Week of 12/05/2004

Dear Earthtalk: I’d like to start saving more energy in my home. Do you have any tips?

—Mitch Rochelle, Carson City, NV

A University of Michigan study estimates that the average American household could reduce its energy bills by 65 percent and, over the home’s lifetime, save $52,000 if it maximized energy efficiency.

One place to start is household appliances. Washers and dryers generate lots of heat, so in a warm climate they should be in sealed-off rooms so as not to exacerbate air conditioning needs. Likewise, dishwashers and ovens should be run in the morning or evening to minimize heat buildup. On older refrigerators, vacuum the coils at the back of the unit regularly to keep them clean and free of dirt and dust. When they become covered in dust their efficiency is dramatically reduced.

While repairing old appliances can improve energy efficiency somewhat, replacing them with new models that comply with the federal government’s Energy Star standards can reduce household energy costs by 20 percent. Consumers should remember that getting the right size unit installed professionally is essential to getting the most from new appliances.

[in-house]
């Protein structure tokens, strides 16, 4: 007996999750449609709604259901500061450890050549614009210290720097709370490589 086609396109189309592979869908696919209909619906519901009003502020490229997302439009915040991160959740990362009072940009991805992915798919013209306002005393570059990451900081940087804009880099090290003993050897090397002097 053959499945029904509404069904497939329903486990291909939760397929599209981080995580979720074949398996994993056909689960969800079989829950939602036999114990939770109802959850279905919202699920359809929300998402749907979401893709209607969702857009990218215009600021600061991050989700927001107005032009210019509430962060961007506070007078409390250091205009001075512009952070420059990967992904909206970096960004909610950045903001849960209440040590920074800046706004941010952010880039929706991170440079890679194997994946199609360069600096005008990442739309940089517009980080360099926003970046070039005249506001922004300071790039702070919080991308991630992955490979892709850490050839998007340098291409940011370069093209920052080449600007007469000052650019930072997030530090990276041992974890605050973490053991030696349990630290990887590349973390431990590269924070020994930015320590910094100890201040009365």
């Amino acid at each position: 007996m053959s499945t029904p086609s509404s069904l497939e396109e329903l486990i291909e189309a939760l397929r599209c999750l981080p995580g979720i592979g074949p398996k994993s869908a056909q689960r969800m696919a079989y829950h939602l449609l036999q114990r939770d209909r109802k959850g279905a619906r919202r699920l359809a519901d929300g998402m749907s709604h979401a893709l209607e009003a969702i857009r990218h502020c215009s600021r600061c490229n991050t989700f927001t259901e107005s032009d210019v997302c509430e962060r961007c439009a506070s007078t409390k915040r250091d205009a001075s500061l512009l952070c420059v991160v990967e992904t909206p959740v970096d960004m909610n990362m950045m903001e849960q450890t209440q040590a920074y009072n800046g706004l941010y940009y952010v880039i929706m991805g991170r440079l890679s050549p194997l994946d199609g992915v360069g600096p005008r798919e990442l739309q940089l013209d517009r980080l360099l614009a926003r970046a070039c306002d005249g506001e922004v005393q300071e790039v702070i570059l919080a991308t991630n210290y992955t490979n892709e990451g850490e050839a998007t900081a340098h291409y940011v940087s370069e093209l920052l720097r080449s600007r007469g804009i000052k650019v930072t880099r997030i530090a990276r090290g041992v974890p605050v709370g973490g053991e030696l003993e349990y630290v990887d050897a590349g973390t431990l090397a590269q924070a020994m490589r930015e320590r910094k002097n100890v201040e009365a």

Air-conditioning and heating need not take such a huge bite out of America’s energy dollar. According to the Natural Resources Defense Council, if your air conditioner is more than eight years old, it’s a good candidate for replacement. If your furnace or boiler is old or simply inefficient, the best solution is to replace it with a modern high-efficiency model. And to keep heating bills to a minimum, install a programmable thermostat and schedule it to trigger heat only during the hours you are home.

Many older homes are poorly sealed and lack insulation, sending energy bills skyrocketing. Also, it is common to find gaps between duct joints, whether a home is new or old. Seal and insulate ducts that are exposed in areas such as your attic or crawlspace to improve your system’s efficiency. According to the U.S. Environmental Protection Agency, by properly sealing air leaks and adding insulation, you can improve comfort and cut your energy bills by up to 10 percent.